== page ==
Taken for a Ride and Left Stranded

Aaron Travis thought he was buying a new Ranger from Armstrong Ford. Instead he got the shaft.

In Travis' case the question is whether he signed a bailment agreement that permitted Armstrong to keep the Thunderbird, Barnes says. "If he didn't sign any such document, then Armstrong Ford would have a problem: It's called either return the money you gave him for the trade allowance or return the vehicle."

Because Travis doesn't remember signing a bailment agreement, New Times contacted Armstrong Ford, beginning with Gottschalk, the salesman who made the deal. He was asked the legal basis for not returning the Thunderbird.

"I drove that vehicle; it had no brakes," Gottschalk said. "The total value of that car was under $100. I don't know what the disposition was on the car, but I'd rather have someone in management return this call."

After waiting a day for the management response, New Times again called Armstrong Ford and was transferred to a sales manager named Emilio, who declined to give his last name.

"The dealership doesn't have anything to say to you... nothing whatsoever," Emilio said, then hung up.

When Armstrong said he wasn't getting his Thunderbird, Travis kept the Ranger and consulted lawyer James L. Soule. "I contacted Ford Credit. They had no knowledge of the deal whatsoever," Soule says. "I made several phone calls to the dealership itself, all of which have gone unanswered.... If they're going to void the deal, then they have to make him whole, as he was previously." That's lawyer talk for 'Give Travis his Thunderbird or the $1000 trade-in allowance.'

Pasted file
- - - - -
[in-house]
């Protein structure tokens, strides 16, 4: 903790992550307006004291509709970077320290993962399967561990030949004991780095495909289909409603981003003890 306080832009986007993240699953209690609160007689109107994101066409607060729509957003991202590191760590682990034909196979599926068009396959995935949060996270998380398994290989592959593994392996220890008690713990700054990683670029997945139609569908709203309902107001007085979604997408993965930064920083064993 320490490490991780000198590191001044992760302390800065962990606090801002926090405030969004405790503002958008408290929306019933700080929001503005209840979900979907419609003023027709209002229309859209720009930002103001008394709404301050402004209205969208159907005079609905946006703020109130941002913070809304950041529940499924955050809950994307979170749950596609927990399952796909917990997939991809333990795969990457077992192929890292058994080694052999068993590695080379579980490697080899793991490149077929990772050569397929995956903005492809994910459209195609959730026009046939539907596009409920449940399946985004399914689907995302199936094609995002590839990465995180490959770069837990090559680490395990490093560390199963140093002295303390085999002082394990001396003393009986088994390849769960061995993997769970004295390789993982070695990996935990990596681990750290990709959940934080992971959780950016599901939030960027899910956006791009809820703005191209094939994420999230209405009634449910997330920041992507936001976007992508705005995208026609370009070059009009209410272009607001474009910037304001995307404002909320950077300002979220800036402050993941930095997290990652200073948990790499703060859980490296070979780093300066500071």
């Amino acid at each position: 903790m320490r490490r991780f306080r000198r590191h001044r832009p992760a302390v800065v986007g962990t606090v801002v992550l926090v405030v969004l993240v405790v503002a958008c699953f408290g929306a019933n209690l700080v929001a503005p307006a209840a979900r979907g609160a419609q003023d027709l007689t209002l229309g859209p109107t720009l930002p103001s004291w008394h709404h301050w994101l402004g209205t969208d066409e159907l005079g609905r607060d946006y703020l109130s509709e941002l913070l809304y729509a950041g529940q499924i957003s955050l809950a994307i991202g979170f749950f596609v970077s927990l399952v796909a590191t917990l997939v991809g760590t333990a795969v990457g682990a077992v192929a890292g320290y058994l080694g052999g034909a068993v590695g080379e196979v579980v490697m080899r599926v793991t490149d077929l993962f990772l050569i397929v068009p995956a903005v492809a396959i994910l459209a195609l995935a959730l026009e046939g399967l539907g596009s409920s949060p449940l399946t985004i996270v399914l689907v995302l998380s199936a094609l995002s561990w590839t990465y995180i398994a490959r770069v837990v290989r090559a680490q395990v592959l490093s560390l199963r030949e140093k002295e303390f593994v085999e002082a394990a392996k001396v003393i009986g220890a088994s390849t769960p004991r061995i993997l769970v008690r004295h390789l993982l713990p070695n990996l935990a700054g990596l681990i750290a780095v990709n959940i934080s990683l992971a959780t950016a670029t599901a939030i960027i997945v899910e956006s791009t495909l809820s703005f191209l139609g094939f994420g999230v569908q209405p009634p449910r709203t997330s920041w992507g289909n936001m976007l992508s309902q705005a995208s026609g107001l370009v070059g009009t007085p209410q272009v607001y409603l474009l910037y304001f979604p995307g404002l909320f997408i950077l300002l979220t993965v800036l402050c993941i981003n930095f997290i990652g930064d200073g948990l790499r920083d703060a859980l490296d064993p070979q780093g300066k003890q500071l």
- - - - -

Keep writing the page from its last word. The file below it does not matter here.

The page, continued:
Armstrong Ford apparently had a different solution in mind.
On the night of December 11, as he sat on the balcony of his third-floor apartment in Pompano Beach, two guys in a tow truck pulled up in front of the Ranger parked below.

"My girlfriend looks out the window, and she screams, 'They're downstairs!' So I run downstairs, jump in between the truck and them, and I'm like, you guys aren't taking my truck -- you've got to get through me!" Travis also yelled for his girlfriend to call the police, then opened dialogue with the tow-truck heavies. "They weren't bad guys. They knew the cops were on the way. They split."

Travis began hiding the Ranger.
"I'm stashing my truck every night in different places, totally stressing out about this. I feel I'm in some sort of CIA movie or something. Everybody I'm seeing is a potential tow-truck driver spying on me. I kid you not, you start thinking this."

On December 17 his vigilance faltered. Leaving work about 10 p.m., he drove the Ranger to his favorite hiding place, a friend's mother's condo parking lot, and walked home to sleep in peace.

Next morning the Ranger was gone. "Apparently I was followed that night," Travis deduces. "I kinda remember a car slowing down as I pulled in. I imagine they had a cell phone, and when I walked home, they shot in there and took it."

With no Ranger and no Thunderbird, Travis last week was getting rides from friends to man his cheerful post in the vitamins and herbs section of the Wild Oats Community Market. He reflected on his bad trip to Armstrong Ford.

"I signed a contract, I have an agreement.... I can't believe they're getting away with this," he mused, still a bit bewildered. "South Florida is definitely unique.

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